Tax Extenders Negotiations Continue
There continue to be three major sections of a potential compromise. First, the House has passed permanent business extenders for the research and development credit, Sec. 179 expensing and bonus depreciation. The second section includes three charitable provisions – the IRA Rollover for persons age 70½ or older, enhanced deductions for gifts of food inventory and greater benefits for conservation easement gifts.
In the third section are the personal tax extenders, particularly the Earned Income Tax Credit (EITC) and the Child Tax Credit (CTC).
In September, there were extensive tax extender negotiations between Rep. Paul Ryan (R-WI) and Sen. Chuck Schumer (D-NY). While these negotiations were not able to resolve all the issues, the current tax extenders negotiation builds upon the efforts of these key House and Senate leaders.
The current discussion is focused on Republican requests for “integrity provisions” on EITC and CTC. The integrity provisions are designed to ensure that those persons who benefit from these credits are appropriately qualified.
Editor’s Note: The time is growing very short. When Congress returns to Washington next week, they will need to move promptly to craft a compromise. It will be very important for the basic framework of the compromise to be in place by Friday, December 4 in order to meet the December 11 deadline. If the compromise does not come together, then it is probable that the tax extenders will pass for a two-year period with provisions retroactive to January 1, 2015.
Caregiving Tax Benefit
This week, presidential candidate Hillary Clinton proposed a new benefit for caregivers. The new benefit is a 20% tax credit for expenditures up to $6,000 per year. The maximum potential tax credit each year would be $1,200.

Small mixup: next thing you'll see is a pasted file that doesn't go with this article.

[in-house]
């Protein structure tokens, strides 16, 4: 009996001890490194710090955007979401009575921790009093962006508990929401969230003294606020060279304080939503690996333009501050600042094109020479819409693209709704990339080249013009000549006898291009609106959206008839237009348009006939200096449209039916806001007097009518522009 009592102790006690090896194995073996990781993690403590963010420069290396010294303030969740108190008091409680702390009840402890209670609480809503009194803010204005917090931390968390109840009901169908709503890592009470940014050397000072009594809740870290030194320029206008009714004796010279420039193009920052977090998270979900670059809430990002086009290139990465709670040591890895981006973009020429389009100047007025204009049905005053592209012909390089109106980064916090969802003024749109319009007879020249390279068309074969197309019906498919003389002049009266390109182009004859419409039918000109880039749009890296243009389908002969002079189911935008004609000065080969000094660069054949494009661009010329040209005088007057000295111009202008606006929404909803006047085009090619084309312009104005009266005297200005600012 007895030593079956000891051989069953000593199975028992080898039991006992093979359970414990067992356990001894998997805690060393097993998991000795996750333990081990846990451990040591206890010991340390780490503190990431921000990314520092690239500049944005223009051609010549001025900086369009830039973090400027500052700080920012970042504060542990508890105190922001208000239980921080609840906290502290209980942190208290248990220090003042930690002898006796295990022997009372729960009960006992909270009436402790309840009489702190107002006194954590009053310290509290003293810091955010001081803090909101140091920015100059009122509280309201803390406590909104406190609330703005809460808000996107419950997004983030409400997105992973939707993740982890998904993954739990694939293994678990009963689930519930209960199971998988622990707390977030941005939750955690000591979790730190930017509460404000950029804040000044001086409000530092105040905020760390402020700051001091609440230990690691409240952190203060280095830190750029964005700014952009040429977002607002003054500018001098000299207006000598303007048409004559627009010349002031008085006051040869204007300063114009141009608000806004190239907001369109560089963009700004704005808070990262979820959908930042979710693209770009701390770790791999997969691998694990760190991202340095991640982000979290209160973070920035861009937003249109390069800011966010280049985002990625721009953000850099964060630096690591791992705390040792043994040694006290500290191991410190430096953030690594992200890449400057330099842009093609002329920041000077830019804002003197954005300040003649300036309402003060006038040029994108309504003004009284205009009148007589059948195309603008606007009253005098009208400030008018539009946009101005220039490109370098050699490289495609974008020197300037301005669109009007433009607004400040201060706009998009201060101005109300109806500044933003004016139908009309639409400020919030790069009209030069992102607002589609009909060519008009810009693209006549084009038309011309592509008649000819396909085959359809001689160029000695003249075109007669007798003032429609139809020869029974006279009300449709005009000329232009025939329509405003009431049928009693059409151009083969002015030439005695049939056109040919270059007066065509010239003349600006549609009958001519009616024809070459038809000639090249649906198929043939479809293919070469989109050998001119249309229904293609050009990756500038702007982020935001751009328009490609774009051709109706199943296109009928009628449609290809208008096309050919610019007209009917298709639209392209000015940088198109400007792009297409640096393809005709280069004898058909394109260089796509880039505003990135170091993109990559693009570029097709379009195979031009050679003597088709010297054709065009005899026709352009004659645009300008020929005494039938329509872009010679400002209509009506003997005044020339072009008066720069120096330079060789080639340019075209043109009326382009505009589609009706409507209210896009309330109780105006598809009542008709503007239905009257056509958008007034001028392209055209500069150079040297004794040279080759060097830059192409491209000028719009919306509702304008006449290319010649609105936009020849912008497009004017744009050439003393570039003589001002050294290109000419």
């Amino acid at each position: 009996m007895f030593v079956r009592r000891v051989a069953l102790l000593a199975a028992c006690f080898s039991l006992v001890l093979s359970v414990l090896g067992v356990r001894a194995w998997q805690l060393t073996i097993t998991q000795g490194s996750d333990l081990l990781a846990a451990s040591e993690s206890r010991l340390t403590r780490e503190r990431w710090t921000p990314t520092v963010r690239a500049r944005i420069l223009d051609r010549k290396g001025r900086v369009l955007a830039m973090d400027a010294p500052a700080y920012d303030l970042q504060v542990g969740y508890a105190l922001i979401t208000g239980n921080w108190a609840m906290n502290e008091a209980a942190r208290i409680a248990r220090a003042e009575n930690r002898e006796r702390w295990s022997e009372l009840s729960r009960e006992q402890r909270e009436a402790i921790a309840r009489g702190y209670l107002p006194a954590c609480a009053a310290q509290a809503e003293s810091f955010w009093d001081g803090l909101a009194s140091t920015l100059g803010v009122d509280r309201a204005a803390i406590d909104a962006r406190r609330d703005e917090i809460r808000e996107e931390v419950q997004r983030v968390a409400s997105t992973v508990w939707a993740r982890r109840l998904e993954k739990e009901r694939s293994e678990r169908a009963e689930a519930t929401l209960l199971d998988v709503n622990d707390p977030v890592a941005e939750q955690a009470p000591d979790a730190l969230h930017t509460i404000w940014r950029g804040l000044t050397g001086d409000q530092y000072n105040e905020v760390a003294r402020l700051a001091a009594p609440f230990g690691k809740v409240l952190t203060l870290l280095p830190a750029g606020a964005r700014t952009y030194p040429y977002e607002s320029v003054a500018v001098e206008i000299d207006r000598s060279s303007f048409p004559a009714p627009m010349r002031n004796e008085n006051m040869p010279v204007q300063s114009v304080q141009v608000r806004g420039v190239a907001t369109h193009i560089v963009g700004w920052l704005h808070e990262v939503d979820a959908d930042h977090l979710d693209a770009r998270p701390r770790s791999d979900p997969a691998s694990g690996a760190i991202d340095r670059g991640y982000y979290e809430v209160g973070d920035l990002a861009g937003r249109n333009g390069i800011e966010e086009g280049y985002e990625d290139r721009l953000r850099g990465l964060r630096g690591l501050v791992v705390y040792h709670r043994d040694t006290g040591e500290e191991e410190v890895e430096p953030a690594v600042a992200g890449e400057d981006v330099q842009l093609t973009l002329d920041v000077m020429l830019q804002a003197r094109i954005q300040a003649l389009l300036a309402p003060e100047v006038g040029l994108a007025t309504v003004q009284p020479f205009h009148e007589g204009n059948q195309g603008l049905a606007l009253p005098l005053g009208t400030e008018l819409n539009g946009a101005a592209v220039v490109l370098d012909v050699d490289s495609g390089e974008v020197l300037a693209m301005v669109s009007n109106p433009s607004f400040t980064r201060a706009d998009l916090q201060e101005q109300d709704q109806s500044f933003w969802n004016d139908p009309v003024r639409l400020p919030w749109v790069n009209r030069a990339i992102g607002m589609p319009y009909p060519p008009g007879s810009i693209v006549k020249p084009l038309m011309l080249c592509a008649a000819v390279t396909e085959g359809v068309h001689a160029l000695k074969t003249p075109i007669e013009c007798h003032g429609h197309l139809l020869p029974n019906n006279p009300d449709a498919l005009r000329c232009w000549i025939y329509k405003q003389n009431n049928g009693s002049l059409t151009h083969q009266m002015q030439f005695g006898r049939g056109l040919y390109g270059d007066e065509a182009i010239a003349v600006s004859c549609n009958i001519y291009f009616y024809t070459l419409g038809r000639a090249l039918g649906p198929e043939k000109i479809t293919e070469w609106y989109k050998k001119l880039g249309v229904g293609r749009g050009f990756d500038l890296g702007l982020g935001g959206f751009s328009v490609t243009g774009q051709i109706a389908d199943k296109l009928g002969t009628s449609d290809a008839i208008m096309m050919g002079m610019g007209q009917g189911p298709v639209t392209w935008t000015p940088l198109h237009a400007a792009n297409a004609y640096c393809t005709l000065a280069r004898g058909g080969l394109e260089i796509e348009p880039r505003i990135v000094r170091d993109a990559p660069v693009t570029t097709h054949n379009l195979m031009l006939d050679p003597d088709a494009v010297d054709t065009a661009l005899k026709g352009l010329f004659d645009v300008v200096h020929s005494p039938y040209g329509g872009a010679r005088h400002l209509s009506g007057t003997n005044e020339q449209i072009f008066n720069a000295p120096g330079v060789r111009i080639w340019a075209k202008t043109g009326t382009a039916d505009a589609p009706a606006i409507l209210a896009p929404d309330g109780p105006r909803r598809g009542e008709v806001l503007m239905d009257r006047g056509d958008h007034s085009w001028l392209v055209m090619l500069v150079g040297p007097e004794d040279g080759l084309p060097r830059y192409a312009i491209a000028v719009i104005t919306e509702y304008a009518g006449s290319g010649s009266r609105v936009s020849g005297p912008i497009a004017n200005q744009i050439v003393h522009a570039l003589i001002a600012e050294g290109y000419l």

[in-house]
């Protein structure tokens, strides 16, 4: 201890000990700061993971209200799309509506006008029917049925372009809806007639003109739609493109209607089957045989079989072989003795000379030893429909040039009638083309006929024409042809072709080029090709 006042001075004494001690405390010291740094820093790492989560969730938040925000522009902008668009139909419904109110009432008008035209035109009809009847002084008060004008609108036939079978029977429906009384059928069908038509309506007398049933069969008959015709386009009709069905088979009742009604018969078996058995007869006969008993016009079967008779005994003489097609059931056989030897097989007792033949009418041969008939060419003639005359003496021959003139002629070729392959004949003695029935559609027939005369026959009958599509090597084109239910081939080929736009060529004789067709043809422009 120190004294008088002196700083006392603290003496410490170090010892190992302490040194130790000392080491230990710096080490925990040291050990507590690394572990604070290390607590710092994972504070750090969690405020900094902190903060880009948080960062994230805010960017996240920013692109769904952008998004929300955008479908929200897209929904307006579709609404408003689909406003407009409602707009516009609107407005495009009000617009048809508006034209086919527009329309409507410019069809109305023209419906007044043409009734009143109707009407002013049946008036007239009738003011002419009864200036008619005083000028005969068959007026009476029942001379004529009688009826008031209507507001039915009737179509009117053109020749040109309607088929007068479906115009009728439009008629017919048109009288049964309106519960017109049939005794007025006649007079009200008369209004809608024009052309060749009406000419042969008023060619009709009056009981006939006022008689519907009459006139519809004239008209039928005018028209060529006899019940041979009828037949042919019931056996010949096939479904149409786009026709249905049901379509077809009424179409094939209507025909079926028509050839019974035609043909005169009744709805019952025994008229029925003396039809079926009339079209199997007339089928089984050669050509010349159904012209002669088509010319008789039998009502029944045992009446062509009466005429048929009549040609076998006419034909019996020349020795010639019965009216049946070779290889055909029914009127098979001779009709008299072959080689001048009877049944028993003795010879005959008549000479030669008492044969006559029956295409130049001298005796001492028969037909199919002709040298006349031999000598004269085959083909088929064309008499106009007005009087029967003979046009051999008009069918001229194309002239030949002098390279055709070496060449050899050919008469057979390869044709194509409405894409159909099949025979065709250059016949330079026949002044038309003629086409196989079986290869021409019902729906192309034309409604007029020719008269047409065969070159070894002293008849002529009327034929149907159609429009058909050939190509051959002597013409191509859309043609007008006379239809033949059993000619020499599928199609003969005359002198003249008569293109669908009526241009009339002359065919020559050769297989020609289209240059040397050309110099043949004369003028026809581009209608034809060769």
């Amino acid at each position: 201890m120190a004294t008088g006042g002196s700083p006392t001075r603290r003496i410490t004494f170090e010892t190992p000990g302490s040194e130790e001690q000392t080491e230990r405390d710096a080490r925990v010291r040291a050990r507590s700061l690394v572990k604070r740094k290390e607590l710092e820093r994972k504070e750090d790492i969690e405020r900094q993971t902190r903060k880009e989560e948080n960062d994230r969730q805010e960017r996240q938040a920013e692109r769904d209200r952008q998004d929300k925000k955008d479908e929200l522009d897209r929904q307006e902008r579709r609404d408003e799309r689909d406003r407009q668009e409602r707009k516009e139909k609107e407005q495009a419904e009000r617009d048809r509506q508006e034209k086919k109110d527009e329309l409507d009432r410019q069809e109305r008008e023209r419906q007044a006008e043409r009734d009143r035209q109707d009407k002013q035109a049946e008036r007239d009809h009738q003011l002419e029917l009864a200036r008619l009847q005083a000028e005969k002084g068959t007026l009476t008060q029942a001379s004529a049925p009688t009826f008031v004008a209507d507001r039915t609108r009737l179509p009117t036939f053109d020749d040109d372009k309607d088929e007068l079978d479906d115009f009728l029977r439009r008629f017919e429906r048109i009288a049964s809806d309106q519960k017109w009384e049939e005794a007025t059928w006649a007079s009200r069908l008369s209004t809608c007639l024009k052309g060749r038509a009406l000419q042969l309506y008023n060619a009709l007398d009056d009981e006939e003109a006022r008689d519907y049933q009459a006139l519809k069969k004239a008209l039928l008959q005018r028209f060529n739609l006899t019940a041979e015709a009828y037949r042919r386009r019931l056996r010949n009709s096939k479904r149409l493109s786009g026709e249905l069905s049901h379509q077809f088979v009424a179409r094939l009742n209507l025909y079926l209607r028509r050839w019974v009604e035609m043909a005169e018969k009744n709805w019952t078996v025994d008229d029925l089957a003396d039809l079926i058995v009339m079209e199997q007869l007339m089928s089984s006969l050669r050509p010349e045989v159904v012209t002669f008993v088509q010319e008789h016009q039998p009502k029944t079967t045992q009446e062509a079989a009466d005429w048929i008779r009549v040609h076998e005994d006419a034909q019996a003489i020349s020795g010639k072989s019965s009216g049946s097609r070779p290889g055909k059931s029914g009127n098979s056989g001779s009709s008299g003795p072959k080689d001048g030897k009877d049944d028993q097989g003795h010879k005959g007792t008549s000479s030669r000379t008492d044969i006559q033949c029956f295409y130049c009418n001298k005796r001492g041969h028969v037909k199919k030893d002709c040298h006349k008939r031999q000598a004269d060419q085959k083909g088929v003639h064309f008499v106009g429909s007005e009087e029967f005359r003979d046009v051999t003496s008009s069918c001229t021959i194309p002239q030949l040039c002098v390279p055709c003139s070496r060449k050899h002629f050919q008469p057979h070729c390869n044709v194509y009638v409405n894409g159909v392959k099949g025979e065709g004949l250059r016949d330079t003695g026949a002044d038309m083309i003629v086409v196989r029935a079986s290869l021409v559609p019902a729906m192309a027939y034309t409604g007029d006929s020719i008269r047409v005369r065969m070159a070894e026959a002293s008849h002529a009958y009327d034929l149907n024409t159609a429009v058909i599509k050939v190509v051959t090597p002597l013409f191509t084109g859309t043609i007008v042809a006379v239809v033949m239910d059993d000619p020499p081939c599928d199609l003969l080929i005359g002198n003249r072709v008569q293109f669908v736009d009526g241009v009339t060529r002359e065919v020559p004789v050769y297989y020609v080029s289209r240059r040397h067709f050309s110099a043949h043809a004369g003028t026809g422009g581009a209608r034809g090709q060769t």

The Clinton campaign published a press release and stated, “Providing informal caregiving can strain family finances, with caregivers suffering lost wages, health insurance or Social Security benefits. Informal caregiving has a real effect on our economy, as well; in 2013 alone, the full economic value of unpaid informal caregiving was estimated at $470 billion.”
Editor’s Note: Former Secretary of State Clinton did not specify how she proposes to pay for this benefit. Previously, Clinton has recommended raising income tax rates for upper-income persons. There is no indication how much tax increase will be needed to pay for the caregiver benefit. As a service to our readers, your editor will continue to cover tax proposals by candidates from both parties.
Estate Includes Potential Income Tax Refunds
In Estate of Russell Badgett Jr. v. Commissioner; T.C. Memo. 2015-226; No. 3503-15 (24 Nov 2015), the Tax Court held that pending income tax refunds were included in the taxable estate.
Russell Badgett passed away on March 8, 2012. His domicile was the state of Kentucky. The estate filed IRS Form 706 on December 13, 2012 and did not include a $404,315 IRS refund for tax year 2011 or a $14,126 refund for year 2012. The IRS issued a deficiency for $146,454 on Jan. 6, 2015 based upon the inclusion in the estate of the two income tax refunds.
The estate maintained that under Kentucky law, a “mere possibility or expectancy” was not an estate asset. The IRS overpayment created a potential right, but because the IRS may choose to apply those funds to other obligations, it did not create an includable estate asset.
Under Sec. 6402(a) the IRS has discretion to credit a tax overpayment against other obligations of that taxpayer. However, if the decedent has no unpaid tax obligations, the IRS “shall” issue a refund. While the estate noted that it may need to file an action against the IRS to obtain that refund, the Tax Court held that the obligation was clear. Therefore, the two income tax refunds are not a “mere expectancy” and must be included in the taxable estate.
Applicable Federal Rate of 2.0% for December — Rev. Rul. 2015-25; 2015-49 IRB 1 (20 Nov 2015)
The IRS has announced the Applicable Federal Rate (AFR) for December of 2015. The AFR under Section 7520 for the month of December will be 2.0%. The rates for November of 2.0% or October of 2.0% also may be used. The highest AFR is beneficial for charitable deductions of remainder interests. The lowest AFR is best for lead trusts and life estate reserved agreements. With a gift annuity, if the annuitant desires greater tax-free payments the lowest AFR is preferable. During 2015, pooled income funds in existence less than three tax years must use a 1.2% deemed rate of return. Federal rates are available by clicking here.